After dropping Odoid C1+ support in Archphile, I had this board available and ready for a new project.

For more than a year, I used privoxy on a Netgear R7000 router with DD-WRT as my main ad-blocker, but I wanted something easier and more configurable for a daily driver.

This is why I decided to install pi-hole pi-hole on the Odroid C1+.

Pi-hole Overview

Pi-hole was initialy created for Raspbian/Raspberry Pi, but it can run on any Debian/Ubuntu/Centos box. So I downloaded Armbian Ubuntu xenial , wrote it on an sd card and booted it.

Using the following command:

armbian-config

I was able to configure the basic Armbian stuff (static IP, hostname, timezone etc..)

Then I fully updated the system (you can do it via armbian-config too - I prefer the “classic” way):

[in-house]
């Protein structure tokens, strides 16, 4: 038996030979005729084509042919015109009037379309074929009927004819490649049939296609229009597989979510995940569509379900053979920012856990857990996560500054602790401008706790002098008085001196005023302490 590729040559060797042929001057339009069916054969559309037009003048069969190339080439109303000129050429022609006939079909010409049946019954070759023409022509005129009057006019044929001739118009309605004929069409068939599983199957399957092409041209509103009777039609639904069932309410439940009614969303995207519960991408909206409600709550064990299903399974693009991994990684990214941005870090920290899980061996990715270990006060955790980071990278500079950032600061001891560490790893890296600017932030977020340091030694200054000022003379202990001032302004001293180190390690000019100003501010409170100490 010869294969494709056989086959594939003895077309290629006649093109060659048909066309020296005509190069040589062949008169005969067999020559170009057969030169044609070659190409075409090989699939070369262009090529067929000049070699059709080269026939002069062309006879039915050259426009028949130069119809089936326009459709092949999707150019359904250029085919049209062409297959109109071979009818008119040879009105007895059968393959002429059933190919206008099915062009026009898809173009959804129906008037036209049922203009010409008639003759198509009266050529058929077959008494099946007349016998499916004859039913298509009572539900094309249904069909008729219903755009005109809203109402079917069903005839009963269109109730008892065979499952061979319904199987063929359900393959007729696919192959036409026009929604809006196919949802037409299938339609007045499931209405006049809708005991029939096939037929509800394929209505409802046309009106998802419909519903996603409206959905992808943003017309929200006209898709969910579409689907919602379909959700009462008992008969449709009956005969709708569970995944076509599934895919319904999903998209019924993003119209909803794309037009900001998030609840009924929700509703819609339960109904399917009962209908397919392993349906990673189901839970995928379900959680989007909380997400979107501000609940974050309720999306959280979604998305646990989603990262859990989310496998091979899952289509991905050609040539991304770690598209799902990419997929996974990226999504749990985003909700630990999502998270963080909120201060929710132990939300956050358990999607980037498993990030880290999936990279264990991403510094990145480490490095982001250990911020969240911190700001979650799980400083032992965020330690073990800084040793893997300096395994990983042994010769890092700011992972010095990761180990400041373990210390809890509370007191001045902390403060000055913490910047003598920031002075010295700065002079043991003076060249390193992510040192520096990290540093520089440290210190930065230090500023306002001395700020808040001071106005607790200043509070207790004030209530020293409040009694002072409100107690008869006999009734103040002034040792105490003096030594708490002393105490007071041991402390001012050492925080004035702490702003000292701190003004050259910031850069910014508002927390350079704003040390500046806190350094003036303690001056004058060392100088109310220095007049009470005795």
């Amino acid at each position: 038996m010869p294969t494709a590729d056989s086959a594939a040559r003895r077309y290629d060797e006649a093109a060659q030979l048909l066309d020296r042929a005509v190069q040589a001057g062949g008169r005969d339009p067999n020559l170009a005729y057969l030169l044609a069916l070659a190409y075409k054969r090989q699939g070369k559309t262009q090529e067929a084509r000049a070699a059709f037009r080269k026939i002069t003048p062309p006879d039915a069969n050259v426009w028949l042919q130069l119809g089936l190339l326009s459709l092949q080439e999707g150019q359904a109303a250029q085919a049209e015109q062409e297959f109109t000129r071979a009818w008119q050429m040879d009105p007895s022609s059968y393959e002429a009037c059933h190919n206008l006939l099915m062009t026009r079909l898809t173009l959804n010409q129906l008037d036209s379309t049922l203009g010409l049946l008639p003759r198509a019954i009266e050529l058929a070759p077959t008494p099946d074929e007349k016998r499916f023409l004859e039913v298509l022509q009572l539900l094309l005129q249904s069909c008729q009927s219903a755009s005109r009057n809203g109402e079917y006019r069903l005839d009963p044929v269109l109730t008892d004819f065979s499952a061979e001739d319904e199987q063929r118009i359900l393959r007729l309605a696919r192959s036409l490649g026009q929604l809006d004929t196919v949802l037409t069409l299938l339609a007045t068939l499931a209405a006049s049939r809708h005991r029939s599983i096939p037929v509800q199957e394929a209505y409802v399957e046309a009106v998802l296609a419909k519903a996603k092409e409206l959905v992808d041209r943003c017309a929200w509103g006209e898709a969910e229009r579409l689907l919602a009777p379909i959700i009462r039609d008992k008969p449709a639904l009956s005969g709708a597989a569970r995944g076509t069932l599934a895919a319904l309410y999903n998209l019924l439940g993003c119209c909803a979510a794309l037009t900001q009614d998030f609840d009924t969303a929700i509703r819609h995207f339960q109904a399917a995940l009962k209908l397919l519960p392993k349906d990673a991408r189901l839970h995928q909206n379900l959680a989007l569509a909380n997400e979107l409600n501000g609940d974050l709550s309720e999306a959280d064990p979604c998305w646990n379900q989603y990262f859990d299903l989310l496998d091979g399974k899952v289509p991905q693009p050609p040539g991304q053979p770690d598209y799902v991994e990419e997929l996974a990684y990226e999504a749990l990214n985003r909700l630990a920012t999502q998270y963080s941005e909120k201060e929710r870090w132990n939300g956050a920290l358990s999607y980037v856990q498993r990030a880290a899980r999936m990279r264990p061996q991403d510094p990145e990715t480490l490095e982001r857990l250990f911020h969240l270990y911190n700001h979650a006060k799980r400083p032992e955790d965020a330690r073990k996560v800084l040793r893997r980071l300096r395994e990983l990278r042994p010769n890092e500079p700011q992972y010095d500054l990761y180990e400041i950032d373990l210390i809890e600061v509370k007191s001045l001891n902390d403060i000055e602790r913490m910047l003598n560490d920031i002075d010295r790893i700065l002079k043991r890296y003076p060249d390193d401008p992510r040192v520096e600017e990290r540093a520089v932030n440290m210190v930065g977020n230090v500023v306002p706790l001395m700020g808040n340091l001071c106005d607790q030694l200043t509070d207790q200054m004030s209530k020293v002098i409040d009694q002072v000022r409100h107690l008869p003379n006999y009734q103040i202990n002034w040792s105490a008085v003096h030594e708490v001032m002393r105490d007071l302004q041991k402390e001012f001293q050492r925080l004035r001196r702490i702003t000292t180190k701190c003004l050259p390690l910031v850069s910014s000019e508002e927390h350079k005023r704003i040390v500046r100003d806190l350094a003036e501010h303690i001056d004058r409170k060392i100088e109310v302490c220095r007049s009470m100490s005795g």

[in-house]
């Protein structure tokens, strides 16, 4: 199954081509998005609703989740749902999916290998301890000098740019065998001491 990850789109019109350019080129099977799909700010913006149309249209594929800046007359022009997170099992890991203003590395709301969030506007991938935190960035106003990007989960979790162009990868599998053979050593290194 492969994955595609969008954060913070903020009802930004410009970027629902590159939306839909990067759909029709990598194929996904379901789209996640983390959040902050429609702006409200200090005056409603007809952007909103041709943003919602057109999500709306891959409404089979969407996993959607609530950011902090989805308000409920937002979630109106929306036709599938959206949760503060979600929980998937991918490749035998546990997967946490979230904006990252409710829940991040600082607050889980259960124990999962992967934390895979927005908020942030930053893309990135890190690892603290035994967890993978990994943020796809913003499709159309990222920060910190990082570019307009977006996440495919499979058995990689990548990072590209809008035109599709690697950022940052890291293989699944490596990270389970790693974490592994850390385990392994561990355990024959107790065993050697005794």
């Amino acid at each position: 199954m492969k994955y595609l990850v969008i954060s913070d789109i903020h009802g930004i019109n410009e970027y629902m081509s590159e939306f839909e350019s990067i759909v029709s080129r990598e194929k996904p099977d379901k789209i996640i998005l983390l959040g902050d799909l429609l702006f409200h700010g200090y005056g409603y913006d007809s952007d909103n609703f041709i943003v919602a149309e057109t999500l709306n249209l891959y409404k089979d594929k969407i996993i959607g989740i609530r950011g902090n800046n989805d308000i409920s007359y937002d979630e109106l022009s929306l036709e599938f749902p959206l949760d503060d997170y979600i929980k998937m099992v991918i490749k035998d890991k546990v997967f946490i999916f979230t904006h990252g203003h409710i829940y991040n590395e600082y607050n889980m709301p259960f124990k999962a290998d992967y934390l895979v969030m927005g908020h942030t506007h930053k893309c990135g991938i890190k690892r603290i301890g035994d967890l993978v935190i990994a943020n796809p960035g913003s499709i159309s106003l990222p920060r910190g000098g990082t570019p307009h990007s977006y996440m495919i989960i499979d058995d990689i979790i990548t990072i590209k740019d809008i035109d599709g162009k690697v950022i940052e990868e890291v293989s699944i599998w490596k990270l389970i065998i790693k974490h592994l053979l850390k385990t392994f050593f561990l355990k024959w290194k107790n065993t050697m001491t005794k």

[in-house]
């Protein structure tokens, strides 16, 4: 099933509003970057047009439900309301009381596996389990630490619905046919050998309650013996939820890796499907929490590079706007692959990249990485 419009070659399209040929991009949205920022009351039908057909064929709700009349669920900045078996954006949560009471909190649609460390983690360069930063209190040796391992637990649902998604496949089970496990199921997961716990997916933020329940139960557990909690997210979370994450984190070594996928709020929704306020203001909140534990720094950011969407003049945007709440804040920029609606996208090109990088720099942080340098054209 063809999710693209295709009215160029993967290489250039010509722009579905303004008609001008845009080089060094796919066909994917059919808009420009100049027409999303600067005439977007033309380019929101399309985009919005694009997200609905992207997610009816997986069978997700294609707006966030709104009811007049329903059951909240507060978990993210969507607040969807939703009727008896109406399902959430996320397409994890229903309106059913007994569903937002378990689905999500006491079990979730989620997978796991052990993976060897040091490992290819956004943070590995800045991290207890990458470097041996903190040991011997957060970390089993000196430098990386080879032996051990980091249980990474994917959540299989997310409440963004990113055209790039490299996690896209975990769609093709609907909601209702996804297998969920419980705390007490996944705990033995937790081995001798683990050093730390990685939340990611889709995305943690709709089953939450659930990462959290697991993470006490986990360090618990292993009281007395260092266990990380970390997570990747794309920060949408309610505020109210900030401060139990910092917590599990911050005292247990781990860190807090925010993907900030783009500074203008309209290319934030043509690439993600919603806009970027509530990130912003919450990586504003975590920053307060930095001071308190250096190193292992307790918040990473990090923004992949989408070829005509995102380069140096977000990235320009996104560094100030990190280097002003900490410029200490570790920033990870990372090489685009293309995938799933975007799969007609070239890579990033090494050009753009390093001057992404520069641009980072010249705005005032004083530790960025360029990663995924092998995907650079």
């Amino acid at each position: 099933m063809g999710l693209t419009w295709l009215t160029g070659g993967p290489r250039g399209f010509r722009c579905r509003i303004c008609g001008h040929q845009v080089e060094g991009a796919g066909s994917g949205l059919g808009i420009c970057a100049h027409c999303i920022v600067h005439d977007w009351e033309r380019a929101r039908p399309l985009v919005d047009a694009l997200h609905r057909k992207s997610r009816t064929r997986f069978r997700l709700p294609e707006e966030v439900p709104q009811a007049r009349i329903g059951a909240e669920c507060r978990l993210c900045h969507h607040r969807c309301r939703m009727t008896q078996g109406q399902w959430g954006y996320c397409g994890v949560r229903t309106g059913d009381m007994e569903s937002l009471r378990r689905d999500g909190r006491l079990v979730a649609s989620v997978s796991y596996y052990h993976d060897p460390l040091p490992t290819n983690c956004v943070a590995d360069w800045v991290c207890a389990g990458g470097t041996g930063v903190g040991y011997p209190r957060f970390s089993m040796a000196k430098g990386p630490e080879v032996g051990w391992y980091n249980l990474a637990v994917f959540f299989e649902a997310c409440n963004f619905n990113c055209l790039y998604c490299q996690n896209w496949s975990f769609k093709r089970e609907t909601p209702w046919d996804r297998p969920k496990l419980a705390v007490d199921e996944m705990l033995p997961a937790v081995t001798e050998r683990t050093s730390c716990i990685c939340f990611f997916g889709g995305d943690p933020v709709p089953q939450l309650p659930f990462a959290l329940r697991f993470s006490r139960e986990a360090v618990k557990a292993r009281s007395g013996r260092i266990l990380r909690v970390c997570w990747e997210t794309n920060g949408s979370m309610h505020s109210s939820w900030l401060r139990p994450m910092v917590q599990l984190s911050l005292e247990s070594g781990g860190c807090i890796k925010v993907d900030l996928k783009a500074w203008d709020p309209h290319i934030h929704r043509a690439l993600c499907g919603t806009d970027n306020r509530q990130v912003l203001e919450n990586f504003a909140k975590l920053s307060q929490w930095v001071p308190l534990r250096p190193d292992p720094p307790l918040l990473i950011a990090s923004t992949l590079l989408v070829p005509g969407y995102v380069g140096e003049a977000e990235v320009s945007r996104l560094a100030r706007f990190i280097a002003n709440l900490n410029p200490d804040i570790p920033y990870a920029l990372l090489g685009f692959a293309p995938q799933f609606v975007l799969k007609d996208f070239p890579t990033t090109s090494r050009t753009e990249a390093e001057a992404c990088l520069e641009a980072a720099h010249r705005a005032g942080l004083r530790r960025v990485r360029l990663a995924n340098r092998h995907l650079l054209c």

apt-get update && apt-get upgrade

and continued to the installation of pi-hole:

wget -O basic-install.sh https://install.pi-hole.net
bash basic-install.sh

After Pihole installation, I downloaded and modified my adlists.list file, enabling most of the extra sources:

wget https://raw.githubusercontent.com/archphile/pihole_stuff/master/adlists.list -O /etc/pihole/adlists.list
pihole -g

and a package cache cleanup:

apt-get clean

Finally I tweaked some Odroid related stuff:

wget https://raw.githubusercontent.com/archphile/pihole_stuff/master/rc.local-odroid-c1 -O /etc/rc.local

wget https://raw.githubusercontent.com/archphile/pihole_stuff/master/log2ram -O /etc/default/log2ram

Once a week, I check for updates in ad lists with:

pihole -g	

When I get notifications on the web interface that a new version is available, I update with the following command:

pihole -up

Summary and Notes

Pi-hole is an amazing piece of software. It’s highly configurable, extremely easy to install and it does the job right, as It blocks the majority of ads that can be blocked via DNS.

If you have an available Raspberry Pi or any other board that can get Debian/Ubuntu on it and you care about privacy/adblocking, Pi-hole is a must.